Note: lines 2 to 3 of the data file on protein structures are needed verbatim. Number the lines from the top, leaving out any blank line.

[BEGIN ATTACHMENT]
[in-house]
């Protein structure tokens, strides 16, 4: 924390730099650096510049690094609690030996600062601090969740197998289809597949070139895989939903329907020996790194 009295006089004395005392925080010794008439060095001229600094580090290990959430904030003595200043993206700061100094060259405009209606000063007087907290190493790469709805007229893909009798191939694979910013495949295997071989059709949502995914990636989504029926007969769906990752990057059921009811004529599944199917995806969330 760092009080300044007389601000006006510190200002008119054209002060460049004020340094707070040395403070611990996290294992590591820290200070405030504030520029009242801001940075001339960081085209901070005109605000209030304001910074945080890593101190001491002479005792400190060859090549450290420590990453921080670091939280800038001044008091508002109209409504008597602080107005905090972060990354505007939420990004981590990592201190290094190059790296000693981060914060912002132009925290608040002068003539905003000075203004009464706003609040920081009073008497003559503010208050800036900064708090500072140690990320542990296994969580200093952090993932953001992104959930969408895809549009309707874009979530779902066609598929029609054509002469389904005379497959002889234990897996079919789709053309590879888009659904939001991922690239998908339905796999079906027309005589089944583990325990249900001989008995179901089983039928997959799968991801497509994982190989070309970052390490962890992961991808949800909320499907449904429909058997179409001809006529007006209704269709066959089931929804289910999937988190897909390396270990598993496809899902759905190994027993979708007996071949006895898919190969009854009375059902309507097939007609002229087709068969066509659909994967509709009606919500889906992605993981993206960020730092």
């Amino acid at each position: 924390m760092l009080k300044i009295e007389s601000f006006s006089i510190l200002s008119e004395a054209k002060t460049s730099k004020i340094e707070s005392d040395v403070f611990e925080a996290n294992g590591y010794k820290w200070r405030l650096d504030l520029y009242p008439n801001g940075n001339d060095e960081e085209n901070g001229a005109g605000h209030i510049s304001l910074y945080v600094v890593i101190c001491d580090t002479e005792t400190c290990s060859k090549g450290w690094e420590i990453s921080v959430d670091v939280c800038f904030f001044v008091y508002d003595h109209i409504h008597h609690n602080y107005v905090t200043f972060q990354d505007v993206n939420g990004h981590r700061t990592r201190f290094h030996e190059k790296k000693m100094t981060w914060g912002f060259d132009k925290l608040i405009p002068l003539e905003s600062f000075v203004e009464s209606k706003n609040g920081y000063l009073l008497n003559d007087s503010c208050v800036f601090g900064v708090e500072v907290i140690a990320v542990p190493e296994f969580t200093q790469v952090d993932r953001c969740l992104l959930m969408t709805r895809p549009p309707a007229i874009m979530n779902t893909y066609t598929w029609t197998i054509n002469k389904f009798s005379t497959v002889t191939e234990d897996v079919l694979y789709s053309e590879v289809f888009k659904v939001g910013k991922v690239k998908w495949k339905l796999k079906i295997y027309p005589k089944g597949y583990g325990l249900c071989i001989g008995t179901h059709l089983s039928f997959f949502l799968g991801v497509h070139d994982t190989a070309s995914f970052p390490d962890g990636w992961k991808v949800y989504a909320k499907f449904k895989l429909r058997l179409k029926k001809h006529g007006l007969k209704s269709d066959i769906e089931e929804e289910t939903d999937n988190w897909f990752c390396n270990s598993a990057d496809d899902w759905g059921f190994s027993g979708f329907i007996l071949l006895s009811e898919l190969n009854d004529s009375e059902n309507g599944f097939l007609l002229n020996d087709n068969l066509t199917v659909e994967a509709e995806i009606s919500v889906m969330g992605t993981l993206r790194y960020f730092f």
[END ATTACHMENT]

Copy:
């Protein structure tokens, strides 16, 4: 924390730099650096510049690094609690030996600062601090969740197998289809597949070139895989939903329907020996790194 009295006089004395005392925080010794008439060095001229600094580090290990959430904030003595200043993206700061100094060259405009209606000063007087907290190493790469709805007229893909009798191939694979910013495949295997071989059709949502995914990636989504029926007969769906990752990057059921009811004529599944199917995806969330 760092009080300044007389601000006006510190200002008119054209002060460049004020340094707070040395403070611990996290294992590591820290200070405030504030520029009242801001940075001339960081085209901070005109605000209030304001910074945080890593101190001491002479005792400190060859090549450290420590990453921080670091939280800038001044008091508002109209409504008597602080107005905090972060990354505007939420990004981590990592201190290094190059790296000693981060914060912002132009925290608040002068003539905003000075203004009464706003609040920081009073008497003559503010208050800036900064708090500072140690990320542990296994969580200093952090993932953001992104959930969408895809549009309707874009979530779902066609598929029609054509002469389904005379497959002889234990897996079919789709053309590879888009659904939001991922690239998908339905796999079906027309005589089944583990325990249900001989008995179901089983039928997959799968991801497509994982190989070309970052390490962890992961991808949800909320499907449904429909058997179409001809006529007006209704269709066959089931929804289910999937988190897909390396270990598993496809899902759905190994027993979708007996071949006895898919190969009854009375059902309507097939007609002229087709068969066509659909994967509709009606919500889906992605993981993206960020730092």
């Amino acid at each position: 924390m760092l009080k300044i009295e007389s601000f006006s006089i510190l200002s008119e004395a054209k002060t460049s730099k004020i340094e707070s005392d040395v403070f611990e925080a996290n294992g590591y010794k820290w200070r405030l650096d504030l520029y009242p008439n801001g940075n001339d060095e960081e085209n901070g001229a005109g605000h209030i510049s304001l910074y945080v600094v890593i101190c001491d580090t002479e005792t400190c290990s060859k090549g450290w690094e420590i990453s921080v959430d670091v939280c800038f904030f001044v008091y508002d003595h109209i409504h008597h609690n602080y107005v905090t200043f972060q990354d505007v993206n939420g990004h981590r700061t990592r201190f290094h030996e190059k790296k000693m100094t981060w914060g912002f060259d132009k925290l608040i405009p002068l003539e905003s600062f000075v203004e009464s209606k706003n609040g920081y000063l009073l008497n003559d007087s503010c208050v800036f601090g900064v708090e500072v907290i140690a990320v542990p190493e296994f969580t200093q790469v952090d993932r953001c969740l992104l959930m969408t709805r895809p549009p309707a007229i874009m979530n779902t893909y066609t598929w029609t197998i054509n002469k389904f009798s005379t497959v002889t191939e234990d897996v079919l694979y789709s053309e590879v289809f888009k659904v939001g910013k991922v690239k998908w495949k339905l796999k079906i295997y027309p005589k089944g597949y583990g325990l249900c071989i001989g008995t179901h059709l089983s039928f997959f949502l799968g991801v497509h070139d994982t190989a070309s995914f970052p390490d962890g990636w992961k991808v949800y989504a909320k499907f449904k895989l429909r058997l179409k029926k001809h006529g007006l007969k209704s269709d066959i769906e089931e929804e289910t939903d999937n988190w897909f990752c390396n270990s598993a990057d496809d899902w759905g059921f190994s027993g979708f329907i007996l071949l006895s009811e898919l190969n009854d004529s009375e059902n309507g599944f097939l007609l002229n020996d087709n068969l066509t199917v659909e994967a509709e995806i009606s919500v889906m969330g992605t993981l993206r790194y960020f730092f």